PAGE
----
Our Roots — How We Started
Just before the 2020 pandemic, an informal group began to meet monthly after Whatcom County Executive Satpal Sidhu’s public call to plant one-million trees in Whatcom County.
In early 2021 we formed the Whatcom Million Trees Project nonprofit. We modified the goal to include tree protection with tree planting. Why? Conserving mature, diverse, naturally-regenerated forests (not harvest-style timber plantations) is crucial to addressing climate and biodiversity crises NOW.
Healthy, diverse forests — particularly in key locations such as Nooksack Watershed and Lake Whatcom Watershed — are our best defense to lessening now-common local floods, water quality issues, extreme heat domes, and potential fires.
The thousands of young native tree seedlings Whatcom Million Trees Project will plant are essential, too. They build a brighter future for everyone in this region. Many will be in community parks and neighborhoods; others will be further out in rural lands. Although these young trees won’t add significant climate/biodiversity benefits for a few decades, tree-planting is a wonderful hands-on way to build hope and empowerment in everyone.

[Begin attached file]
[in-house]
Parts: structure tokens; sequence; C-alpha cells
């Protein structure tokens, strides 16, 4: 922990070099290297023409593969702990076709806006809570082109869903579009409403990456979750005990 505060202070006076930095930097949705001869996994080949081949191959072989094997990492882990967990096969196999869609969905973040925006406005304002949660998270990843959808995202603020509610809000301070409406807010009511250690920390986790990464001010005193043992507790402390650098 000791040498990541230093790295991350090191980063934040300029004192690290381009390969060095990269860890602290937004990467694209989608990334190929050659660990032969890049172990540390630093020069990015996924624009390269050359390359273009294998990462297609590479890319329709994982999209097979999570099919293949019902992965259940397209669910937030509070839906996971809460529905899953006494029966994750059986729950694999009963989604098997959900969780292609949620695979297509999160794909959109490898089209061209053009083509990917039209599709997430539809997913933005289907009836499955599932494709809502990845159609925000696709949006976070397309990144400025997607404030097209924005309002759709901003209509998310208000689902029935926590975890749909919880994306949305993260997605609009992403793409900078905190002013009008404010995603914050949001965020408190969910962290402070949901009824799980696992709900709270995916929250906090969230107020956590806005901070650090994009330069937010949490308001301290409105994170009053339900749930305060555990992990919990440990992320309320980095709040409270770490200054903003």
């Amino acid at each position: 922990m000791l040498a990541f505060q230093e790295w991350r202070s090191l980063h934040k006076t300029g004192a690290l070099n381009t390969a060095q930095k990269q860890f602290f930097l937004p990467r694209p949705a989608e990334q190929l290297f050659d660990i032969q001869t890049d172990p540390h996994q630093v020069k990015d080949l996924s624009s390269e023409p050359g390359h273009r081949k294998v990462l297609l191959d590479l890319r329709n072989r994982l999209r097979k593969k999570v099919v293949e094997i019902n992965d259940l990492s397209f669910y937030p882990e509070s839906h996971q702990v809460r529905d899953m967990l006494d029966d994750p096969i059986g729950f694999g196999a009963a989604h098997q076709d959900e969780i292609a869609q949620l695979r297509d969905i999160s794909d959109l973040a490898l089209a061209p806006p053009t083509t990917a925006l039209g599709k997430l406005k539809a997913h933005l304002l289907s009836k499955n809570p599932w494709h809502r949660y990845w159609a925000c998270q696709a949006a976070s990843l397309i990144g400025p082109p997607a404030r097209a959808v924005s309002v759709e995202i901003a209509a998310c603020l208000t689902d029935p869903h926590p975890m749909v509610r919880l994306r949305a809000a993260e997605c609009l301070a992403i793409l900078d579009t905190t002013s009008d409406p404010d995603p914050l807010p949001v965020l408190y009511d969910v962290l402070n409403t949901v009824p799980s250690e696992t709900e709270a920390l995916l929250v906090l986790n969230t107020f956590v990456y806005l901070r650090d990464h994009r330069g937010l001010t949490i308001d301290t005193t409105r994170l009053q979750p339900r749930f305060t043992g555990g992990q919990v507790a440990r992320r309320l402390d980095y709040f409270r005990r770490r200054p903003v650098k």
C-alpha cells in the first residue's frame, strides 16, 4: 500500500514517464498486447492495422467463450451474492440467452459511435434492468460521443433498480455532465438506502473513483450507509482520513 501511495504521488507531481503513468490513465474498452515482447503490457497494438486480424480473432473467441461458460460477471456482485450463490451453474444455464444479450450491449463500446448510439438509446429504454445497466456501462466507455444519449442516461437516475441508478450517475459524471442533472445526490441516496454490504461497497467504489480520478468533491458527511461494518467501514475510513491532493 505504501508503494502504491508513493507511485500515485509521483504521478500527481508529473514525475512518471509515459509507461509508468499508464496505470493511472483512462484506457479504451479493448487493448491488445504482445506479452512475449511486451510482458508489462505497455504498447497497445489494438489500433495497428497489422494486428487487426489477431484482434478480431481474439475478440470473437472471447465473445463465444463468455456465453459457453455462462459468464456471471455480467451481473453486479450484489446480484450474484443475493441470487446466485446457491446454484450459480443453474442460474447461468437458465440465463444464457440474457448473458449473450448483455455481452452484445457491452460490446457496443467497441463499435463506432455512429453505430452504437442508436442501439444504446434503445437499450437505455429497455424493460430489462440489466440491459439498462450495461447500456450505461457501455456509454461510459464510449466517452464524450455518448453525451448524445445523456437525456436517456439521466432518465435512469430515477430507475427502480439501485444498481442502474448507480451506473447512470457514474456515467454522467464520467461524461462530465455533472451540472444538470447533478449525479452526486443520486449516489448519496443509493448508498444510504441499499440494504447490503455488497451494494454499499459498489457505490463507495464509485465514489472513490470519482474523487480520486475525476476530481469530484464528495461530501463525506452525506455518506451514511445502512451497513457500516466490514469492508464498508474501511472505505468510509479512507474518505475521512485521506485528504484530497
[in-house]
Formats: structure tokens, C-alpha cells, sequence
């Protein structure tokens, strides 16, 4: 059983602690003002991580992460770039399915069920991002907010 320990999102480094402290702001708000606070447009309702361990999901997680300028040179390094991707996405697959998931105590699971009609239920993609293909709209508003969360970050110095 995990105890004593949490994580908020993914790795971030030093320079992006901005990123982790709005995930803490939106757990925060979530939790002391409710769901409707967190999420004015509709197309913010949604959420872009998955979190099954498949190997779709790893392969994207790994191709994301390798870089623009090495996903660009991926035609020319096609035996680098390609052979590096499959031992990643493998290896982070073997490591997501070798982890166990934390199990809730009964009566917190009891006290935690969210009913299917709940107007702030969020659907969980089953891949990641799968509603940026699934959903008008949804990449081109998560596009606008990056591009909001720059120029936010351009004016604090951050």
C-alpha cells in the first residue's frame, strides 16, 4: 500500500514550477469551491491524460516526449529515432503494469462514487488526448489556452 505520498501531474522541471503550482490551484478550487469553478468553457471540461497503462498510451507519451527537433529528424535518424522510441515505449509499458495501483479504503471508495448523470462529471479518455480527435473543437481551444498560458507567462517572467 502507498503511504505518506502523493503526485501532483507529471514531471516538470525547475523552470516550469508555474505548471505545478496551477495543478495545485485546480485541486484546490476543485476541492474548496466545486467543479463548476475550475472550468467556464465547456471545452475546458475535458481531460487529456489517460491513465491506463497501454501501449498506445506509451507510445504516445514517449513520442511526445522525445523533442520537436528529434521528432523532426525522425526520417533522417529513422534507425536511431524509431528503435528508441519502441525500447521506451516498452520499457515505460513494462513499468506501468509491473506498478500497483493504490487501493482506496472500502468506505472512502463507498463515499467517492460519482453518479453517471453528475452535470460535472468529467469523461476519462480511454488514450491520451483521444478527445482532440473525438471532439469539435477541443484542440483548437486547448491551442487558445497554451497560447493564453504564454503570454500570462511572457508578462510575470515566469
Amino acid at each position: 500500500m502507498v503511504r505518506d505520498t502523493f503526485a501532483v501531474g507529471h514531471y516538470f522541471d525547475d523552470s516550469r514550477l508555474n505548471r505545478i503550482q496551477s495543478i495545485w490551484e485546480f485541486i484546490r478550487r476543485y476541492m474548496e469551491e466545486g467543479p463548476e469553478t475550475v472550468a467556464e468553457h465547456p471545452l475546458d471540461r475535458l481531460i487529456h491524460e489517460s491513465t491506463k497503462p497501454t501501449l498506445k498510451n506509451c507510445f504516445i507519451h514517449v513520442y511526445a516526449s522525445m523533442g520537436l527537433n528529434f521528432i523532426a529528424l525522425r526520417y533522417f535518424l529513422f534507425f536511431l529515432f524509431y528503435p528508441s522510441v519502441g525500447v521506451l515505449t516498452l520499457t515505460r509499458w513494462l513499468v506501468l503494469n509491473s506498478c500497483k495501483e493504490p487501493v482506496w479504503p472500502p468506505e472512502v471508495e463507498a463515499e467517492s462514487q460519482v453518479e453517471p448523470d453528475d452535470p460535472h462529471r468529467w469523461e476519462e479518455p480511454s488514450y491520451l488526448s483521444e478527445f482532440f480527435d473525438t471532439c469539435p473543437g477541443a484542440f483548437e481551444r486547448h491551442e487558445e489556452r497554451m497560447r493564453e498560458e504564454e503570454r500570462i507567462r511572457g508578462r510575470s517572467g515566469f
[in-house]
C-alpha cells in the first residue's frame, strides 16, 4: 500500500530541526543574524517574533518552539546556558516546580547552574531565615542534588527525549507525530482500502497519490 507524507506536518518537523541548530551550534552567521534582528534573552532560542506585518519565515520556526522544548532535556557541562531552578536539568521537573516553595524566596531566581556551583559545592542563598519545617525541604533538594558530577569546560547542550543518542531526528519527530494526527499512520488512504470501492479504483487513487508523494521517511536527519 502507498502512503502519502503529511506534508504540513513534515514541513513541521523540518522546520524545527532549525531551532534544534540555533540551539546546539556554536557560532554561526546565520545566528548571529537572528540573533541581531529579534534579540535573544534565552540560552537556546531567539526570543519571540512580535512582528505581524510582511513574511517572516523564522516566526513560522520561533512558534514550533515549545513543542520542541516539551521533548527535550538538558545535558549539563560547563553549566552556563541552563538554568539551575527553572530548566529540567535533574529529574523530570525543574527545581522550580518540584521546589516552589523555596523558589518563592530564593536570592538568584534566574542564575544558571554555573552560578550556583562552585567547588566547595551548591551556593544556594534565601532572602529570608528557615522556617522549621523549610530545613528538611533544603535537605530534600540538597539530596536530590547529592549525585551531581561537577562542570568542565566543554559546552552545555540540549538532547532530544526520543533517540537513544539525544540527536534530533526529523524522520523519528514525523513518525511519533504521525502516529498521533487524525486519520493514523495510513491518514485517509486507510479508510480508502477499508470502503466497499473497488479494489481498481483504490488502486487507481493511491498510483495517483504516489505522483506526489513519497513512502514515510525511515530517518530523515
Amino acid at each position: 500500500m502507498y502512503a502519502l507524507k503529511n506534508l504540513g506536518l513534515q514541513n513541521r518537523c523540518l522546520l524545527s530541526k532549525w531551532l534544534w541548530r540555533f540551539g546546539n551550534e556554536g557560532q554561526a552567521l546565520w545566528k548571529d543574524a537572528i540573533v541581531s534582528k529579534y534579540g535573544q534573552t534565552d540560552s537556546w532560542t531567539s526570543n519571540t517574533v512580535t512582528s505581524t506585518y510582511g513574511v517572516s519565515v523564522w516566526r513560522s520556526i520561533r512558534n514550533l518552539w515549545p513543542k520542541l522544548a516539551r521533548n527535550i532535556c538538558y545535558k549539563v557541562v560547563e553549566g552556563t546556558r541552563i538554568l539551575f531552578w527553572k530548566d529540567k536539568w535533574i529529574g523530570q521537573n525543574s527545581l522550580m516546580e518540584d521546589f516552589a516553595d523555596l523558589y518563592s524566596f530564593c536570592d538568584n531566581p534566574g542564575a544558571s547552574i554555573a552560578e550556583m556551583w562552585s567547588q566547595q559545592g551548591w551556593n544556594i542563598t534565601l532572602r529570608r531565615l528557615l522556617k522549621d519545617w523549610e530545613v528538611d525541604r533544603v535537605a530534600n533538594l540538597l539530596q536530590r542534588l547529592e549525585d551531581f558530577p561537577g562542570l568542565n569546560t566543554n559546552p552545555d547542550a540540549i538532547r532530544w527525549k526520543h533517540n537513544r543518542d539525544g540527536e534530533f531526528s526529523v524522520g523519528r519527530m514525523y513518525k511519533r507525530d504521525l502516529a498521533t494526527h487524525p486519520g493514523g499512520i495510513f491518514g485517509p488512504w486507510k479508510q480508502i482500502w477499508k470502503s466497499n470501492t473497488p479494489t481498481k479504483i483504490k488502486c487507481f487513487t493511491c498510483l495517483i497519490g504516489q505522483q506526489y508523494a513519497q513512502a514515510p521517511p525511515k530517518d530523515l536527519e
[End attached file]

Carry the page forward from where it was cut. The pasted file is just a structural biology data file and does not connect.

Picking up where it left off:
We’re not the first to take on such an ambitious challenge. King County, Washington, for example, fueled largely by a $700K grant successfully completed in 2020 a similar tree initiative.
We didn’t begin with such grant support, but Whatcom Million Trees Project is 501c3 certified nonprofit. Please donate today to help ensure a more hopeful and resilient future for everyone in Whatcom County!
We’re focused 100% on producing results within Whatcom County.
We’re independent from any particular individual, group, or agency.
We’re fearlessly innovative to form new types of projects & partnerships.
We actively team with other nonprofits, agencies, and groups as needed.
We listen well to discover core needs for successful results.